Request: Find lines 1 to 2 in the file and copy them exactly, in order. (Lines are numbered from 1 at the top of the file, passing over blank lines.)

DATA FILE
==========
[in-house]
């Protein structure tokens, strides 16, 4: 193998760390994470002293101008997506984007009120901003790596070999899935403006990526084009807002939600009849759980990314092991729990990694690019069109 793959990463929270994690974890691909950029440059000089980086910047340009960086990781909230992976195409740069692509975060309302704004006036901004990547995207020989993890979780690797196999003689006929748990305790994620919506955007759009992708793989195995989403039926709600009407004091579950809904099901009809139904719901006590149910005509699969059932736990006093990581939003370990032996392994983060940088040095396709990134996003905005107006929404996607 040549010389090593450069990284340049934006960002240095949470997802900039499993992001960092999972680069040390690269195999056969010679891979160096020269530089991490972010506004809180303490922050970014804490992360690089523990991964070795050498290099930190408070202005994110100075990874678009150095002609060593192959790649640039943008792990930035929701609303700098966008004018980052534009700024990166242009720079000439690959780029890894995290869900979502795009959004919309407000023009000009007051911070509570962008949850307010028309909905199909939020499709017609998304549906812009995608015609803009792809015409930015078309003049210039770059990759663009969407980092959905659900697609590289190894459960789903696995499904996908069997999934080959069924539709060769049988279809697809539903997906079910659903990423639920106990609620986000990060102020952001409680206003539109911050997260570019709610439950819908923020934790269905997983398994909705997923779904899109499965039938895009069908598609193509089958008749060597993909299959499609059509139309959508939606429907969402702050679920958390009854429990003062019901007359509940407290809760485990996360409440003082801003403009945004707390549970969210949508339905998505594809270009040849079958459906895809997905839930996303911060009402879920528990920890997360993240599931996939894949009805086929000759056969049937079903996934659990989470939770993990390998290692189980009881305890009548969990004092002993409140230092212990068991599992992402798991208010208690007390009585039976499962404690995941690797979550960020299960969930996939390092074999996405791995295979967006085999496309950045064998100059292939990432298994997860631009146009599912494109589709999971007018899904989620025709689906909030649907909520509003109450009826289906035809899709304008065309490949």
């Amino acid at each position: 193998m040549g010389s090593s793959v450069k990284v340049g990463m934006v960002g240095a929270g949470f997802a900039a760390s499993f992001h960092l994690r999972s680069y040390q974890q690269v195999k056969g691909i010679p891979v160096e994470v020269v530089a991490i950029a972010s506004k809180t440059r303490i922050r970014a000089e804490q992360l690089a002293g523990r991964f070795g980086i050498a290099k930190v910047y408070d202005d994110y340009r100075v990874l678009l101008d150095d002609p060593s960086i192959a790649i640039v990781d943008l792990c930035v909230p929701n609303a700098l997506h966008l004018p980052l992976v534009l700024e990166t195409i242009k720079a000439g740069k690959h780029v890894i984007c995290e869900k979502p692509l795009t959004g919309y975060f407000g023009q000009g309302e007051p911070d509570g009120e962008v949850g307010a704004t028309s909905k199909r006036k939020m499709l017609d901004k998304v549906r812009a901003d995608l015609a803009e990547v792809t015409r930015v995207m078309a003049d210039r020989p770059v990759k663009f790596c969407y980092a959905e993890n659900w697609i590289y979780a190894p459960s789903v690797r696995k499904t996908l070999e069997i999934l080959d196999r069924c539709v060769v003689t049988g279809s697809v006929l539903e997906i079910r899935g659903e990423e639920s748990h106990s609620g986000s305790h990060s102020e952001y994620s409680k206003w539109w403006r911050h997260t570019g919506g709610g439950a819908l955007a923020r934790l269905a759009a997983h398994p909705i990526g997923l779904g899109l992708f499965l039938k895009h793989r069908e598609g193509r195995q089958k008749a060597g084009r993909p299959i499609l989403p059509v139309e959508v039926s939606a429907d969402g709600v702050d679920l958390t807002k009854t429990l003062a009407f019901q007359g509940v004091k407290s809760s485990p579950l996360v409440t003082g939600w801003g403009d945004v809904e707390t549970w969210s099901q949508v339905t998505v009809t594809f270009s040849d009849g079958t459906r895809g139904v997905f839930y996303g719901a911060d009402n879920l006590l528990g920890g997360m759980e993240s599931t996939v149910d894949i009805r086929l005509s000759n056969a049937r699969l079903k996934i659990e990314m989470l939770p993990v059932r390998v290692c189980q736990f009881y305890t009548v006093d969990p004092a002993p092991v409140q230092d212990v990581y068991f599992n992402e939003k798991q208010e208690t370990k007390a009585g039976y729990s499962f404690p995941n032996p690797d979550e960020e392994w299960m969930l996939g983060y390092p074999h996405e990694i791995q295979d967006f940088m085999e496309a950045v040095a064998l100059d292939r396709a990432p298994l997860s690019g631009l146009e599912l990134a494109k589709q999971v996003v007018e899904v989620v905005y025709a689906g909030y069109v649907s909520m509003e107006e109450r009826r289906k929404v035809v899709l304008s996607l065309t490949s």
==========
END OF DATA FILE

[in-house]
């Protein structure tokens, strides 16, 4: 193998760390994470002293101008997506984007009120901003790596070999899935403006990526084009807002939600009849759980990314092991729990990694690019069109 793959990463929270994690974890691909950029440059000089980086910047340009960086990781909230992976195409740069692509975060309302704004006036901004990547995207020989993890979780690797196999003689006929748990305790994620919506955007759009992708793989195995989403039926709600009407004091579950809904099901009809139904719901006590149910005509699969059932736990006093990581939003370990032996392994983060940088040095396709990134996003905005107006929404996607 040549010389090593450069990284340049934006960002240095949470997802900039499993992001960092999972680069040390690269195999056969010679891979160096020269530089991490972010506004809180303490922050970014804490992360690089523990991964070795050498290099930190408070202005994110100075990874678009150095002609060593192959790649640039943008792990930035929701609303700098966008004018980052534009700024990166242009720079000439690959780029890894995290869900979502795009959004919309407000023009000009007051911070509570962008949850307010028309909905199909939020499709017609998304549906812009995608015609803009792809015409930015078309003049210039770059990759663009969407980092959905659900697609590289190894459960789903696995499904996908069997999934080959069924539709060769049988279809697809539903997906079910659903990423639920106990609620986000990060102020952001409680206003539109911050997260570019709610439950819908923020934790269905997983398994909705997923779904899109499965039938895009069908598609193509089958008749060597993909299959499609059509139309959508939606429907969402702050679920958390009854429990003062019901007359509940407290809760485990996360409440003082801003403009945004707390549970969210949508339905998505594809270009040849079958459906895809997905839930996303911060009402879920528990920890997360993240599931996939894949009805086929000759056969049937079903996934659990989470939770993990390998290692189980009881305890009548969990004092002993409140230092212990068991599992992402798991208010208690007390009585039976499962404690995941690797979550960020299960969930996939390092074999996405791995295979967006085999496309950045064998100059292939990432298994997860631009146009599912494109589709999971007018899904989620025709689906909030649907909520509003109450009826289906035809899709304008065309490949």